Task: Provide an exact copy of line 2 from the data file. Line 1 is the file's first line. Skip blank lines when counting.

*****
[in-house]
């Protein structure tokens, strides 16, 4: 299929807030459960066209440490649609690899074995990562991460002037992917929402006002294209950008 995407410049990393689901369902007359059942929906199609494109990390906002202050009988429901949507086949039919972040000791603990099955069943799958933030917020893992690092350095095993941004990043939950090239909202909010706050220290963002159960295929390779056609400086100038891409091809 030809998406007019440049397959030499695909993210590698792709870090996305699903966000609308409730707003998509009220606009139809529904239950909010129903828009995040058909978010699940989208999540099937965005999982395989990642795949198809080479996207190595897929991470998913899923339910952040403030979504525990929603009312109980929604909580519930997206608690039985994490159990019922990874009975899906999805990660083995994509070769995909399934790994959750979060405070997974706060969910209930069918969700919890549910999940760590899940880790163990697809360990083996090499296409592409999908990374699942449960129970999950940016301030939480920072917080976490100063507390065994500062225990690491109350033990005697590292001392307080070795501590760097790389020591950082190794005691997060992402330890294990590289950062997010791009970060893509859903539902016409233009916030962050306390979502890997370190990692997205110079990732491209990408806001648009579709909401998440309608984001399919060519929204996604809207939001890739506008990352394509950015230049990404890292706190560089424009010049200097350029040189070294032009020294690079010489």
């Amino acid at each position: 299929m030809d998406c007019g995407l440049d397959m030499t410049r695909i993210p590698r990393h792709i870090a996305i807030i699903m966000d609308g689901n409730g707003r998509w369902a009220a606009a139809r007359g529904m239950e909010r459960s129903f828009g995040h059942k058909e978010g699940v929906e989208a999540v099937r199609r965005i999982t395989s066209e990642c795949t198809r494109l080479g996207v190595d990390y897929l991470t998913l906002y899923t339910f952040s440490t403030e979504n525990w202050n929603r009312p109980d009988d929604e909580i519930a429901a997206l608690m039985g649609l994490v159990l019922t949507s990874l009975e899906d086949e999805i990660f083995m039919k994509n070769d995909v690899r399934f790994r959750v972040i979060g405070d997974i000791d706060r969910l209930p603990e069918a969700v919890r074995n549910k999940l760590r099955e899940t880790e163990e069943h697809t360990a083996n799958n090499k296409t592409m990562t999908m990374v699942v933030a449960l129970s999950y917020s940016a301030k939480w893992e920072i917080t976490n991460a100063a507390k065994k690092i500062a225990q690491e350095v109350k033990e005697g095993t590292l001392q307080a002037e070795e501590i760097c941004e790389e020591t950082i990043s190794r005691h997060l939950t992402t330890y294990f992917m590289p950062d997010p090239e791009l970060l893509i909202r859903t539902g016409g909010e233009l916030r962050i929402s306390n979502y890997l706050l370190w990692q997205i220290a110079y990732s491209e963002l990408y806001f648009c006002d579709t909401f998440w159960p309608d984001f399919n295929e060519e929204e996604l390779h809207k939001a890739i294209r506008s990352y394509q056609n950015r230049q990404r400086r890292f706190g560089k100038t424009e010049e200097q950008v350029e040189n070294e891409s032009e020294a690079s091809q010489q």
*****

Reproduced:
């Protein structure tokens, strides 16, 4: 299929807030459960066209440490649609690899074995990562991460002037992917929402006002294209950008 995407410049990393689901369902007359059942929906199609494109990390906002202050009988429901949507086949039919972040000791603990099955069943799958933030917020893992690092350095095993941004990043939950090239909202909010706050220290963002159960295929390779056609400086100038891409091809 030809998406007019440049397959030499695909993210590698792709870090996305699903966000609308409730707003998509009220606009139809529904239950909010129903828009995040058909978010699940989208999540099937965005999982395989990642795949198809080479996207190595897929991470998913899923339910952040403030979504525990929603009312109980929604909580519930997206608690039985994490159990019922990874009975899906999805990660083995994509070769995909399934790994959750979060405070997974706060969910209930069918969700919890549910999940760590899940880790163990697809360990083996090499296409592409999908990374699942449960129970999950940016301030939480920072917080976490100063507390065994500062225990690491109350033990005697590292001392307080070795501590760097790389020591950082190794005691997060992402330890294990590289950062997010791009970060893509859903539902016409233009916030962050306390979502890997370190990692997205110079990732491209990408806001648009579709909401998440309608984001399919060519929204996604809207939001890739506008990352394509950015230049990404890292706190560089424009010049200097350029040189070294032009020294690079010489």